The objectives of ERIH are to raise awareness about the “identity and knowledge for the conservation and protection of industrial heritage sites”, “to emphasize trans-national aspects of the European Industrial Heritage” and to establish and expand a European network ( The PDA tour aims to pool content-oriented and event-oriented strategies and convey industrial cultural heritage. Fun and enjoyment are as important for learning as the impact of deeper, historical contexts.

By crossing the barriers of time and space, the mobile medium delivers insights into the past of industrial sights – using historical views of the industrial settings, images of people who have worked in these settings, and accompanying explanations and reports referring to contemporary witnesses and characterizing the commonality with other places.

With interactive graphics you can open doors, look through walls, animate old machines or time lapses. In Delmenhorst one feature divides a water tower, explaining the three tanks with their different water qualities, environmental conservation and cost cutting; this is an autonomous water system in an industrial area over 100 years old.

Screenshot from the PDA ApplicationScreenshot from the PDA Application

Screenshot from the PDA ApplicationScreenshot from the PDA Application

Screenshot from the PDA ApplicationScreenshot from the PDA Application

Screenshot from the PDA Application

Fig 1: Screenshots from the PDA application (Design by Daniela Ratt and Janine Dubslaff)

From a pedagogical point of view, the visitor is able to interact not only with the graphic, but also with the building on-site. The first interaction takes place when visitors arrive at the place of interest; only there can they activate the PDA content via a code which they have to enter. The code is placed on a sign next to the point of interest. If the object is in an urban environment one has to consider where to put the sign, avoiding problems with authority, but also providing information about the museum and the production company. Since they are on-site, visitors can be given tasks like investigating the building (counting architectural elements, finding views of the building on the next site, finding information on the back side, etc.). At the next level of interaction,  visitors receive information going back in time and in relation to other places. Finally, the building can be virtually destructed or unfolded to explain its former function.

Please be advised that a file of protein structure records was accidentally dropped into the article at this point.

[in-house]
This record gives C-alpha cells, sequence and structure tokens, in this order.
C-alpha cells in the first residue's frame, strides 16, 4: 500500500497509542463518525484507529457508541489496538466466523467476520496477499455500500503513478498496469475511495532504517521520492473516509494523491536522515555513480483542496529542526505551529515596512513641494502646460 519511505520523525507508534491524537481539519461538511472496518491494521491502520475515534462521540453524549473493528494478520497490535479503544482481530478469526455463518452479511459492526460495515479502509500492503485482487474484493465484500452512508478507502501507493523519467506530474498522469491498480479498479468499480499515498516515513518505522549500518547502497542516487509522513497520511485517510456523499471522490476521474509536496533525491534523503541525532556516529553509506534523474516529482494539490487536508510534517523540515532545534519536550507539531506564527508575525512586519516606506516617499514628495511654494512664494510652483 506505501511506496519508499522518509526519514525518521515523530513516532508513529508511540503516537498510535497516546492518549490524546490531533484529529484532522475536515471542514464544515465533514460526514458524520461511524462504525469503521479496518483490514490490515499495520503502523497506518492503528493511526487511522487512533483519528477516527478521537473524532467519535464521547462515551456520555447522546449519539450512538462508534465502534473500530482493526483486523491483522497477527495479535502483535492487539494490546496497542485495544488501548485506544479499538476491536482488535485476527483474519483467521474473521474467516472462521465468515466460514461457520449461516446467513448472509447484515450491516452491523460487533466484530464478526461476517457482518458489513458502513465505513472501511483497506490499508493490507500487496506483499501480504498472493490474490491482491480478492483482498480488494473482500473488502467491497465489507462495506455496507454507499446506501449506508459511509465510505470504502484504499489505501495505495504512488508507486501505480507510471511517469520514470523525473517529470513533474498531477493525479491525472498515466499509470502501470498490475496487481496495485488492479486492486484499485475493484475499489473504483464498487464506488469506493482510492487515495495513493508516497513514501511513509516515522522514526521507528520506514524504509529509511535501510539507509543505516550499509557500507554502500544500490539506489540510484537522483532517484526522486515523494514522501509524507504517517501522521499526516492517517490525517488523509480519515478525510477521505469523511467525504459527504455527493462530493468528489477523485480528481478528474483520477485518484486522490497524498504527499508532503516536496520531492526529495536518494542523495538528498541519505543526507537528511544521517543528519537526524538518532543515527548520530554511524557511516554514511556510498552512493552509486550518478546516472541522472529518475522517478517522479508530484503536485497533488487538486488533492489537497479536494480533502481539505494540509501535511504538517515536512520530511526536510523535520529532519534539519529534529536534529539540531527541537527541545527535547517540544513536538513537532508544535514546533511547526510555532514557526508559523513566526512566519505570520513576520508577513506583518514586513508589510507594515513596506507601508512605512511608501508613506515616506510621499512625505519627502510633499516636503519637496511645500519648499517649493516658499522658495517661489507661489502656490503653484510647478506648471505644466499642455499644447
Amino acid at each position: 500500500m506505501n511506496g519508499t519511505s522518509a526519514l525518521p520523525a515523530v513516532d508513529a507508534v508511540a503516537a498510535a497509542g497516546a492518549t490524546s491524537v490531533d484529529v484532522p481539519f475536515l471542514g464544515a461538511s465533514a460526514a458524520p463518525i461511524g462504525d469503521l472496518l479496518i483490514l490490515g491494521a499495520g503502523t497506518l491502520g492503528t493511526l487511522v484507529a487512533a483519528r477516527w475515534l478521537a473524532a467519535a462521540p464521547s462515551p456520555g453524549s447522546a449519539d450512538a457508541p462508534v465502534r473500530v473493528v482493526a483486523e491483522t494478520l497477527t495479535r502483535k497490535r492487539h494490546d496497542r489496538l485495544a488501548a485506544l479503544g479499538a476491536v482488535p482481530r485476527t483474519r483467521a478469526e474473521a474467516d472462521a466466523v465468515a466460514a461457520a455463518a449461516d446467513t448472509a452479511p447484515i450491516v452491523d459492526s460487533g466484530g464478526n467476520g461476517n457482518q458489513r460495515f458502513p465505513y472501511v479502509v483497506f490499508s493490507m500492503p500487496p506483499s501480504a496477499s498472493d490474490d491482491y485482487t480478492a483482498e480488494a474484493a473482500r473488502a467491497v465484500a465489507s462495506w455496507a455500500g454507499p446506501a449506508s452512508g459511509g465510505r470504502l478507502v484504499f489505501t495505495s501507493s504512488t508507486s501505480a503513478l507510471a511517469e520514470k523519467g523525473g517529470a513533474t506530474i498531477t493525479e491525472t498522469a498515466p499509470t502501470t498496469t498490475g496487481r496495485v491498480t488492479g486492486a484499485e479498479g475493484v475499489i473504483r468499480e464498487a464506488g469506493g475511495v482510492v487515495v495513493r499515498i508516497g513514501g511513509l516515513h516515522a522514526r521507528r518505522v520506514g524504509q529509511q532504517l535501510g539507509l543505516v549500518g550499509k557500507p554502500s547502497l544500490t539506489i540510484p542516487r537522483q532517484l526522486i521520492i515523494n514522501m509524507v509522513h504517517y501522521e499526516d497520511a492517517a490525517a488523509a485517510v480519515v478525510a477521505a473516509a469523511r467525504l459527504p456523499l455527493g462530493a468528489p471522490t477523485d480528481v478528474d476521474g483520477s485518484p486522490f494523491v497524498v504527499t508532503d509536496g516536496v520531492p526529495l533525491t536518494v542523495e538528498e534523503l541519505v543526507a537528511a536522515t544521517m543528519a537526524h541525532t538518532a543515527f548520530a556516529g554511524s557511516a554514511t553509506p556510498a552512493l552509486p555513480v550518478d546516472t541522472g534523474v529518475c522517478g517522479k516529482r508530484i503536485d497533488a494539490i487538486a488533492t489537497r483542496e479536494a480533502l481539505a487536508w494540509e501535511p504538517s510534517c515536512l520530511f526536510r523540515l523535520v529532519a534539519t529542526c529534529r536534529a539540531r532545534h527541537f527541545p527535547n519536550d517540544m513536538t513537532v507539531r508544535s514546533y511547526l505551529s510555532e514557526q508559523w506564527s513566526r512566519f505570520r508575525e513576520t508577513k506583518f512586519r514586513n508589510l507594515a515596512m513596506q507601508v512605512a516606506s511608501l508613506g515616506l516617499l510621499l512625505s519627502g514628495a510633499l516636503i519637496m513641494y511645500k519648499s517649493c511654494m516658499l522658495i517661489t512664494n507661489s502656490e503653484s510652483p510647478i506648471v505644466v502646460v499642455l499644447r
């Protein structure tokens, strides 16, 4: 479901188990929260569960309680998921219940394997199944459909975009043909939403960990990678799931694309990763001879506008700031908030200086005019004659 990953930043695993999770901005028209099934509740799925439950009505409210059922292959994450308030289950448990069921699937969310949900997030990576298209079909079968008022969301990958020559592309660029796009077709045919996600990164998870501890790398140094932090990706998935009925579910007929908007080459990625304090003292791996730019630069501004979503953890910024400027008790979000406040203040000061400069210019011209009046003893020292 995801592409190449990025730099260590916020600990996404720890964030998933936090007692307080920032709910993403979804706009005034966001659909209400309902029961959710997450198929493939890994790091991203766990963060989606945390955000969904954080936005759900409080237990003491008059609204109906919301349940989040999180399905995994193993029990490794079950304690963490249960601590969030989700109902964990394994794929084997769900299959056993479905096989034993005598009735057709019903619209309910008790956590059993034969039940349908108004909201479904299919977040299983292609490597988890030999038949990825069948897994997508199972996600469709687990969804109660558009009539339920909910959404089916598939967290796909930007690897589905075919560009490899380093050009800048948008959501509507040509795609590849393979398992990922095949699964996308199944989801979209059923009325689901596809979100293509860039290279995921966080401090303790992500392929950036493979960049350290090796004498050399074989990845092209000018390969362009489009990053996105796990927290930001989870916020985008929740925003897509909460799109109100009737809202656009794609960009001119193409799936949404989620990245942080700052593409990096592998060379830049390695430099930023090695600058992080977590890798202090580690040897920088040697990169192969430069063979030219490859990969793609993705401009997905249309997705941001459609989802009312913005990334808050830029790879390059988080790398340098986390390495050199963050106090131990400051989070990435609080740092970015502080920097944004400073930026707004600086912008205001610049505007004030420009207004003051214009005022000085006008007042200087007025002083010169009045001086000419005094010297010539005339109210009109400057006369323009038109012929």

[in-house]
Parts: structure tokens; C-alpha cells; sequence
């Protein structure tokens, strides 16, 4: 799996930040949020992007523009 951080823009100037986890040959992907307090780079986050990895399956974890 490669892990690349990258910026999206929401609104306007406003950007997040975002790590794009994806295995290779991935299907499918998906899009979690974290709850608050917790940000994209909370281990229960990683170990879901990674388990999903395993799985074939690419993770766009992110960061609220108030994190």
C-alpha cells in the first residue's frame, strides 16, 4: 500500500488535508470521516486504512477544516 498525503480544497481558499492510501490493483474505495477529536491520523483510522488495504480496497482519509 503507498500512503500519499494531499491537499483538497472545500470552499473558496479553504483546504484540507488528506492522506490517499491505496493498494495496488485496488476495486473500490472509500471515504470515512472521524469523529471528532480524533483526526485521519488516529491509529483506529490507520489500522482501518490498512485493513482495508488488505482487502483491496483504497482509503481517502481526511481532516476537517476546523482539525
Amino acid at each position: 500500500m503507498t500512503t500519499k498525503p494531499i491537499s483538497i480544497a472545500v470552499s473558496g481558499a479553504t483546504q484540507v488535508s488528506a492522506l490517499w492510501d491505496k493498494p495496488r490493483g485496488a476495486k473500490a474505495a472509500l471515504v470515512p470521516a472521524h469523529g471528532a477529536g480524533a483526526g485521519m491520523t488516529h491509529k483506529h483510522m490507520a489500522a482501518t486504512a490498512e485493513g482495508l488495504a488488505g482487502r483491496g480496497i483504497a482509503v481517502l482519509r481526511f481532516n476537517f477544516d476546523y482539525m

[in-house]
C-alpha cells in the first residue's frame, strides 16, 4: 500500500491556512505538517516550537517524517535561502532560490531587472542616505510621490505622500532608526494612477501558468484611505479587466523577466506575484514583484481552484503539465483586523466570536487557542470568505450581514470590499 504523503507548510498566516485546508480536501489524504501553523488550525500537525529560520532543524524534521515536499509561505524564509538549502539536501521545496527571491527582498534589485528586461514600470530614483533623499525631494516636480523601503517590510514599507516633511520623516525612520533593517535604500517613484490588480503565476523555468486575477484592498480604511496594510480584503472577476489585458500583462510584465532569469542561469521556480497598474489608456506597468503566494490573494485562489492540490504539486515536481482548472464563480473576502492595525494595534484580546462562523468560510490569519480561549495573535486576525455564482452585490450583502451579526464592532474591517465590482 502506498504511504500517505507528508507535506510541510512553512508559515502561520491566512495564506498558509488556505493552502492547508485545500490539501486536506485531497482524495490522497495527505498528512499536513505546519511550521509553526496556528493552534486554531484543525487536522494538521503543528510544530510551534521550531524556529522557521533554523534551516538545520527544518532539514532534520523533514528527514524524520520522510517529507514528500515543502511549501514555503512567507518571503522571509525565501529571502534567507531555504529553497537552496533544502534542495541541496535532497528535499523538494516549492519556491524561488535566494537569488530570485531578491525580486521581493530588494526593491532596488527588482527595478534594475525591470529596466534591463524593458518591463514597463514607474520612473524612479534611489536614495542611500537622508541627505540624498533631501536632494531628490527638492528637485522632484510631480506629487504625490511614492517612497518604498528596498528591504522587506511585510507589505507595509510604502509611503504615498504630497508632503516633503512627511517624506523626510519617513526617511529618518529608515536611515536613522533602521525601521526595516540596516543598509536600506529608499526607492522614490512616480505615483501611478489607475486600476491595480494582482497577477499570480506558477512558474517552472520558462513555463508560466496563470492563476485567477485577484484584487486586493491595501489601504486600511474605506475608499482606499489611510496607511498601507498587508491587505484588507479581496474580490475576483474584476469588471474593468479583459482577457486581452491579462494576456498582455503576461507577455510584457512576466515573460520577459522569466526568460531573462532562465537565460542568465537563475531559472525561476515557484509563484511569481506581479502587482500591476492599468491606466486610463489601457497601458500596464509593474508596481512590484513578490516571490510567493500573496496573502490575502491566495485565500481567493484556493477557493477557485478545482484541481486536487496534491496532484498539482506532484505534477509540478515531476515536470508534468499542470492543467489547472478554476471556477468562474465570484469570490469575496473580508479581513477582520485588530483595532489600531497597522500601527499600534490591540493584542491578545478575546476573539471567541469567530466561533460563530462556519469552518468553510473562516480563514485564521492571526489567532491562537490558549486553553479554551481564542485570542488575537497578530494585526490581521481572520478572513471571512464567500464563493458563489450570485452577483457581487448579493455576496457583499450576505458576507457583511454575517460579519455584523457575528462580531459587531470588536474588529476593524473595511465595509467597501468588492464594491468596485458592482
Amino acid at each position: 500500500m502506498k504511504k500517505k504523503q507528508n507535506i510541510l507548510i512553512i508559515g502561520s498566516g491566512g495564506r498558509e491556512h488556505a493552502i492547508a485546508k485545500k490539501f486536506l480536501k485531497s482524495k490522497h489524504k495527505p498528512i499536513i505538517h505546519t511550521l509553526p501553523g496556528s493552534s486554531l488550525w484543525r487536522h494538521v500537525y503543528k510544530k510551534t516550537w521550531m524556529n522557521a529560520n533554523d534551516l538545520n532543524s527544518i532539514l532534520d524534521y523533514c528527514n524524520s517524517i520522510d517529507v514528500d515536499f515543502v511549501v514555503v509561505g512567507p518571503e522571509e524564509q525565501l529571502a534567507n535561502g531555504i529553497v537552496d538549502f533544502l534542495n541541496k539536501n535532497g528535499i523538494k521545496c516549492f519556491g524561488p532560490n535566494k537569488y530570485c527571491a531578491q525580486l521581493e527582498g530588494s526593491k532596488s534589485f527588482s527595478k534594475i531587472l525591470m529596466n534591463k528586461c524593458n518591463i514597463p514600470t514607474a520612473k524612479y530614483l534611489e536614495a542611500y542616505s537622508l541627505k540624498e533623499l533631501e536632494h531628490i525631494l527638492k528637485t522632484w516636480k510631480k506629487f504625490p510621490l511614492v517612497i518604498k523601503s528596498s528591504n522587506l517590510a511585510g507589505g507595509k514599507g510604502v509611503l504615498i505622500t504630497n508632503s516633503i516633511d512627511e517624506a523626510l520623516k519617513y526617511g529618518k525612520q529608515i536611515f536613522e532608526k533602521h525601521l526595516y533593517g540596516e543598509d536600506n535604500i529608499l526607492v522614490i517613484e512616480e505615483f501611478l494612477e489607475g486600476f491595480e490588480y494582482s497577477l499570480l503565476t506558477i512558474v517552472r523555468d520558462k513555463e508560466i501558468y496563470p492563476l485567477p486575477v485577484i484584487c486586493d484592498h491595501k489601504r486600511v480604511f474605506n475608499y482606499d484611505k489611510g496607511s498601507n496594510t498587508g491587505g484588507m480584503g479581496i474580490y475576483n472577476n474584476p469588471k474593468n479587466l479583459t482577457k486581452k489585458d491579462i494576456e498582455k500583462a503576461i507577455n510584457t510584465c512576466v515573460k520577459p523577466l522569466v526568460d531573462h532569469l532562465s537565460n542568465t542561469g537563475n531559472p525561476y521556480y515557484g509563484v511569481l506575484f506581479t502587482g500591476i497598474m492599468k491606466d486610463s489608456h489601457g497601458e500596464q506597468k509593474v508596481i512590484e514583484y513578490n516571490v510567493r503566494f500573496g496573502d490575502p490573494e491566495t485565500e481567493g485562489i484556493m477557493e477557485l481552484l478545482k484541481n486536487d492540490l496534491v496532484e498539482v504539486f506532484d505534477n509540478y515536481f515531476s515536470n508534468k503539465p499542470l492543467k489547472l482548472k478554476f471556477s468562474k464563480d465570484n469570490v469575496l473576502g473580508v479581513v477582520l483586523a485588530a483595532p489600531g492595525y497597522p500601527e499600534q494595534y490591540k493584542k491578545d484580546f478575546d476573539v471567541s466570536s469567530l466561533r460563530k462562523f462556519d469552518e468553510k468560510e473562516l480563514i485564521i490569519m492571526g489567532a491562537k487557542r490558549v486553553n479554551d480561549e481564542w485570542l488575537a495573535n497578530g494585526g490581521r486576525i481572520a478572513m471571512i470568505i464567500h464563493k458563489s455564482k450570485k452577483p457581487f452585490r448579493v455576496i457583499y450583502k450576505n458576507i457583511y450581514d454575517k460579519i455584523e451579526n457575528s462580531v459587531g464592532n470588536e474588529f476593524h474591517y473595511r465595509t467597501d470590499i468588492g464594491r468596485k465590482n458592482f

Fig 2: PDA in useFig 2: PDA in use

Fig 2: PDA in use

The experience is framed by an authentic setting that creates a unique situation. The dissemination of the museum information at the current site of industrial heritage through a mobile device is a key factor in our approach. We know from other projects (e.g. Eirund; Schreiber 1998) that visitors like to search and retrieve multimedia information. If all members of a small group have the opportunity to search for 'hidden' aspects, like doors, shortcuts, signs etc., the typical stereotypes of group behaviours are rejected and a communicative situation with flat hierarchies is created. For instance, if children and parents look for the same things, the difference in knowledge is not significant any more. This motivates each participant in the tour (and the search) and builds up a dramaturgical tension.

An outdoor mobile tour has to weigh the relation between the points of information and the time needed to walk the tour. To be of maximum benefit to the visitor, the information has to be concentrated and bundled (Najjar 1996). Multiple aspects have to be addressed, focused under a theme of the tour, related to other places and times. Our approach in the production of the on-site mobile tours is to see it from the visitors’ perspective. The central questions are: